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Article

Bronchoalveolar Lavage Fluid Caseating Granulomas in A Case of Pulmonary Tuberculosis

1Department of Internal Medicine, King Abdullah Medical City, Makkah, Saudi Arabia

2Division of Pulmonology, Department of Internal Medicine, King Abdullah Medical City, Makkah, Saudi Arabia


American Journal of Medical Case Reports. 2020, Vol. 8 No. 9, 268-270
DOI: 10.12691/ajmcr-8-9-3
Copyright © 2020 Science and Education Publishing

Cite this paper:
Mohammad Alrehaili, Eid Al-Qurashi, Ahmed Sayeed, Hanan Muabbar. Bronchoalveolar Lavage Fluid Caseating Granulomas in A Case of Pulmonary Tuberculosis. American Journal of Medical Case Reports. 2020; 8(9):268-270. doi: 10.12691/ajmcr-8-9-3.

Correspondence to: Mohammad  Alrehaili, Department of Internal Medicine, King Abdullah Medical City, Makkah, Saudi Arabia. Email: dr.rehaili@hotmail.com

Abstract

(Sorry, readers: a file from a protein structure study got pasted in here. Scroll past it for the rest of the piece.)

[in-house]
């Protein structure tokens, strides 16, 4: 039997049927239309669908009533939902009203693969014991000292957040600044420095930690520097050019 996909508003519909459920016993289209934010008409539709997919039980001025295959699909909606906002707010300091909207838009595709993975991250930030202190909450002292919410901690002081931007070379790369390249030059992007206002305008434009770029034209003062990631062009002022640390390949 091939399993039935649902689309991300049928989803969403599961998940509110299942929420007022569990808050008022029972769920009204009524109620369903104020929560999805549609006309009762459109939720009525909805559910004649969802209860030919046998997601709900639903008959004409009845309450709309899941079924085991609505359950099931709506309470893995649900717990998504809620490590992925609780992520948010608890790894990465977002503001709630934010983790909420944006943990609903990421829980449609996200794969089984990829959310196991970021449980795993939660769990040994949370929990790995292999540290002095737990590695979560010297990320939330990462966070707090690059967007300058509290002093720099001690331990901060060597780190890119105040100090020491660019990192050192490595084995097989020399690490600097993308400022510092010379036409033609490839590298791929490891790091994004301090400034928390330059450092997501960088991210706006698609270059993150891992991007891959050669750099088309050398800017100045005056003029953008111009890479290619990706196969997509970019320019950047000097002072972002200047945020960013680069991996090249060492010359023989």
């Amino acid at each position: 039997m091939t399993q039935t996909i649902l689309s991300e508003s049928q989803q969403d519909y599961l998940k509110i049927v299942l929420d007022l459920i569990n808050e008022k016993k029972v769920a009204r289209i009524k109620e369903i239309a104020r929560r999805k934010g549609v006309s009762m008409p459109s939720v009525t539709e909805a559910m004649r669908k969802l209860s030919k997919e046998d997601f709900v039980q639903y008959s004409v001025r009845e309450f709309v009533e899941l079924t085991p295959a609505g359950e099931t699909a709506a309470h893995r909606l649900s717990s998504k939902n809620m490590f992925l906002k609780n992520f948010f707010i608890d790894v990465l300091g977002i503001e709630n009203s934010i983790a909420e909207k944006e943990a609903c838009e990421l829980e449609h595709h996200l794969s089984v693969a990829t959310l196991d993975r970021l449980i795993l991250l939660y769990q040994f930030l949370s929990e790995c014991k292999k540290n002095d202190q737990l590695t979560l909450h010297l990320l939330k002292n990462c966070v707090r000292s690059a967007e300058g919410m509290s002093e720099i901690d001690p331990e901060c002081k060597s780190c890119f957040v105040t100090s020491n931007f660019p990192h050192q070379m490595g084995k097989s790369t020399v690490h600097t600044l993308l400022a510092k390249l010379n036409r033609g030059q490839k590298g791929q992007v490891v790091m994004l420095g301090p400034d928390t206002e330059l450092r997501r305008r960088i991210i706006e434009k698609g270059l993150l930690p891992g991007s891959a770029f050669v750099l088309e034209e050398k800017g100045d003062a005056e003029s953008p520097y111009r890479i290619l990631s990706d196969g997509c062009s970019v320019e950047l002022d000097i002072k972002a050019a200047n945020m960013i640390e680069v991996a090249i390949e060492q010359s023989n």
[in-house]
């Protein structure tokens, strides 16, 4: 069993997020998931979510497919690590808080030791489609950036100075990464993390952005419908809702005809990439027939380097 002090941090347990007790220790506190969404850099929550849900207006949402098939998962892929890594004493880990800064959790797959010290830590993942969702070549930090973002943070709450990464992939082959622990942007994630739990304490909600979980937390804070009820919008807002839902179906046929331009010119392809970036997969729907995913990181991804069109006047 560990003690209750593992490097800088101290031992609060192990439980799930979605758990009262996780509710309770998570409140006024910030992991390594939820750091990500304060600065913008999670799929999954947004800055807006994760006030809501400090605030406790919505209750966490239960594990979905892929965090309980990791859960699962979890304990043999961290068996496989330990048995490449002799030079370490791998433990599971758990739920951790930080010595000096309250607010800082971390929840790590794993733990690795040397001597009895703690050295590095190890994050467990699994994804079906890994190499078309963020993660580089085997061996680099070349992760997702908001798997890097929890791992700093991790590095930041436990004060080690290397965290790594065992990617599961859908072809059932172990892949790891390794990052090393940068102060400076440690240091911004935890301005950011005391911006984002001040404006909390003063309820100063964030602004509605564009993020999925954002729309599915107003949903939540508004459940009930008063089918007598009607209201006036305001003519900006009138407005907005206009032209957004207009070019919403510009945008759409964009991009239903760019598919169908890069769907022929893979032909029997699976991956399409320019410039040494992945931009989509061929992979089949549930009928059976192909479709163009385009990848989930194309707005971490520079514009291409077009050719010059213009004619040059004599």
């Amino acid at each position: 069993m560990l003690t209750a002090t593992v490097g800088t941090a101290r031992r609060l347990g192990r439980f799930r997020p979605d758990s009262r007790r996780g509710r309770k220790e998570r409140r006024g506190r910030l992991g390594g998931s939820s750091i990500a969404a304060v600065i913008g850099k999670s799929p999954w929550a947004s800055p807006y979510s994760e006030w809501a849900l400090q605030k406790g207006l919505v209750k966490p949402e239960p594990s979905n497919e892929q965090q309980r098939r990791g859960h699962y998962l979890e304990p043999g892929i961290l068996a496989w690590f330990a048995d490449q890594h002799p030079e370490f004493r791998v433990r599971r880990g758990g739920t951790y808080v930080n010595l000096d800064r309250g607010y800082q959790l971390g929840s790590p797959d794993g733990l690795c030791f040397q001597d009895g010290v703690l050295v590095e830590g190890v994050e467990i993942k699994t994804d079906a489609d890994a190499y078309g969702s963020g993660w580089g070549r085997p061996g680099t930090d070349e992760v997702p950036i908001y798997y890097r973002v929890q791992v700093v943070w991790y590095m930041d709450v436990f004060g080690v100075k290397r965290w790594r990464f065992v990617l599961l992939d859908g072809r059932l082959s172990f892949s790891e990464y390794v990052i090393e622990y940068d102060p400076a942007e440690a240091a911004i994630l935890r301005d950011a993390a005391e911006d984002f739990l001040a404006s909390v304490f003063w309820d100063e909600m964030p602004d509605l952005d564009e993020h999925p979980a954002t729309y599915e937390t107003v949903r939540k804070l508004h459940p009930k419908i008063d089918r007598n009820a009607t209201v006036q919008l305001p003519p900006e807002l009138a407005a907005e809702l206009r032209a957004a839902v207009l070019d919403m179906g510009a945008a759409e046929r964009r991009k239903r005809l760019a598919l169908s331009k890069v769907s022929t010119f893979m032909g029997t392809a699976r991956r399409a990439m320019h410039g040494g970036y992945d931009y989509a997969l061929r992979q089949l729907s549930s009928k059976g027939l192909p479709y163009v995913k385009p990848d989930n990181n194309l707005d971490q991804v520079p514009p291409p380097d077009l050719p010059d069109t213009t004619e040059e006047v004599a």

Pulmonary tuberculosis (TB) is a common infectious disease that is considered one of the leading causes of morbidity and mortality worldwide. Special diagnostic studies for TB can be used including smear microscopy and cultures for acid fast bacilli (AFB) and Mycobacterium tuberculosis (MTB) nucleic acid amplification test (NAAT). The specimen is usually taken from the sputum but might also include pleural and bronchoalveolar lavage (BAL) fluids. In addition, BAL cytology and lung biopsy are commonly done if bronchoscopy is performed. Here, we present a case of suspected pulmonary TB in a patient who was complaining of cough and hemoptysis for several months. Chest x-ray showed right upper lung opacity with cystic changes that was confirmed by CT chest. Work up done for this case included three samples of sputum and one BAL fluid specimen for AFB smear microscopy, culture and NAAT in addition to transbronchial lung biopsies and they were all negative. However, Cytologic examination of BAL fluid using Papanicolaou stain surprisingly showed evidence of intact caseating granulomas characteristic for tuberculous infection. Ultimately, the patient was started on the standard anti-TB regimen for 6 months with significant clinical improvement confirming TB diagnosis. To the best of our knowledge, this unusual cytologic finding in culture-negative BAL fluid coupled with unremarkable lung biopsy and persistently negative sputum samples for TB was never reported in the English literature.

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